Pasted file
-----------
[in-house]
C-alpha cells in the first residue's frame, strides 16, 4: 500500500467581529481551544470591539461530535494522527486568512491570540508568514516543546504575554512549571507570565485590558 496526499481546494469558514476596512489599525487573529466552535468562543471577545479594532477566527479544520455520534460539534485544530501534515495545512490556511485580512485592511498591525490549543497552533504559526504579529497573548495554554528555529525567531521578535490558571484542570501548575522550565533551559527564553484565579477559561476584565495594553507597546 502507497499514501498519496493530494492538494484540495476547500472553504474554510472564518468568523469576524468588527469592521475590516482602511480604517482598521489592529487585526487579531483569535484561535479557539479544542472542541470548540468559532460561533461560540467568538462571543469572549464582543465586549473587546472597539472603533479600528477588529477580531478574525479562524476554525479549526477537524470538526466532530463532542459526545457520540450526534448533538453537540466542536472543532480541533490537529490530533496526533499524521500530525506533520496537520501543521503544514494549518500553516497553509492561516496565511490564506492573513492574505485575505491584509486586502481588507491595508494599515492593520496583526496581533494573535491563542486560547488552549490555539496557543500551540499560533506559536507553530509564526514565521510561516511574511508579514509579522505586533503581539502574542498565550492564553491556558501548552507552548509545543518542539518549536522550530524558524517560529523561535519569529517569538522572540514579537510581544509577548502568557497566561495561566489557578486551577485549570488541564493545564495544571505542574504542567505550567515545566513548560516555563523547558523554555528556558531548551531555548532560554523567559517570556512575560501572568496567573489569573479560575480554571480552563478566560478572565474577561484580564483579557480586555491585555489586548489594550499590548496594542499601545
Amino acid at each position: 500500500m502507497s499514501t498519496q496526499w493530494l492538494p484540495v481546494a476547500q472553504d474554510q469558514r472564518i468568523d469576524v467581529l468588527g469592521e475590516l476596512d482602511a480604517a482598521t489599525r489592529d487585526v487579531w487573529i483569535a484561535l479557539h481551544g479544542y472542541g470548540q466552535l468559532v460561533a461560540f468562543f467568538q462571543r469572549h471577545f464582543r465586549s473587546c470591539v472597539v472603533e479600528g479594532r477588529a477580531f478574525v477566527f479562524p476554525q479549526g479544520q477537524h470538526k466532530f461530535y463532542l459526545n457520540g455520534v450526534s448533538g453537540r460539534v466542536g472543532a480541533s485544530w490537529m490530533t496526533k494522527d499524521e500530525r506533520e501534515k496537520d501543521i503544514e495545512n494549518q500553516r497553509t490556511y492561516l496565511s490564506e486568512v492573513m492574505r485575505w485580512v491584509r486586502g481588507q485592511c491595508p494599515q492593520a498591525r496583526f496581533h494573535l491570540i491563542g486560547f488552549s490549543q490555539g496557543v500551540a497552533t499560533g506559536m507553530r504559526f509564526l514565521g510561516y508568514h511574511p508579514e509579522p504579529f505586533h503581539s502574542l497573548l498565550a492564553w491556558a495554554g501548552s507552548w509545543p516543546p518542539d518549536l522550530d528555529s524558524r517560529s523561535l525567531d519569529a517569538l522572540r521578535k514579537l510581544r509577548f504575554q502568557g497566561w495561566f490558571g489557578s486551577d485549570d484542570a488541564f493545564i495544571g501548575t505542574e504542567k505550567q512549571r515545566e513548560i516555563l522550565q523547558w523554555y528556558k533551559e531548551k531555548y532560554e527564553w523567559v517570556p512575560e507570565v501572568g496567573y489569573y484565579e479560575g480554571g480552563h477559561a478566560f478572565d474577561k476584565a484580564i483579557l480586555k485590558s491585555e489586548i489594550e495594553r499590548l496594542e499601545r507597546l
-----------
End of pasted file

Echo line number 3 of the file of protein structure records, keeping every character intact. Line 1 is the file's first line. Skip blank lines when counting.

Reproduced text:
Amino acid at each position: 500500500m502507497s499514501t498519496q496526499w493530494l492538494p484540495v481546494a476547500q472553504d474554510q469558514r472564518i468568523d469576524v467581529l468588527g469592521e475590516l476596512d482602511a480604517a482598521t489599525r489592529d487585526v487579531w487573529i483569535a484561535l479557539h481551544g479544542y472542541g470548540q466552535l468559532v460561533a461560540f468562543f467568538q462571543r469572549h471577545f464582543r465586549s473587546c470591539v472597539v472603533e479600528g479594532r477588529a477580531f478574525v477566527f479562524p476554525q479549526g479544520q477537524h470538526k466532530f461530535y463532542l459526545n457520540g455520534v450526534s448533538g453537540r460539534v466542536g472543532a480541533s485544530w490537529m490530533t496526533k494522527d499524521e500530525r506533520e501534515k496537520d501543521i503544514e495545512n494549518q500553516r497553509t490556511y492561516l496565511s490564506e486568512v492573513m492574505r485575505w485580512v491584509r486586502g481588507q485592511c491595508p494599515q492593520a498591525r496583526f496581533h494573535l491570540i491563542g486560547f488552549s490549543q490555539g496557543v500551540a497552533t499560533g506559536m507553530r504559526f509564526l514565521g510561516y508568514h511574511p508579514e509579522p504579529f505586533h503581539s502574542l497573548l498565550a492564553w491556558a495554554g501548552s507552548w509545543p516543546p518542539d518549536l522550530d528555529s524558524r517560529s523561535l525567531d519569529a517569538l522572540r521578535k514579537l510581544r509577548f504575554q502568557g497566561w495561566f490558571g489557578s486551577d485549570d484542570a488541564f493545564i495544571g501548575t505542574e504542567k505550567q512549571r515545566e513548560i516555563l522550565q523547558w523554555y528556558k533551559e531548551k531555548y532560554e527564553w523567559v517570556p512575560e507570565v501572568g496567573y489569573y484565579e479560575g480554571g480552563h477559561a478566560f478572565d474577561k476584565a484580564i483579557l480586555k485590558s491585555e489586548i489594550e495594553r499590548l496594542e499601545r507597546l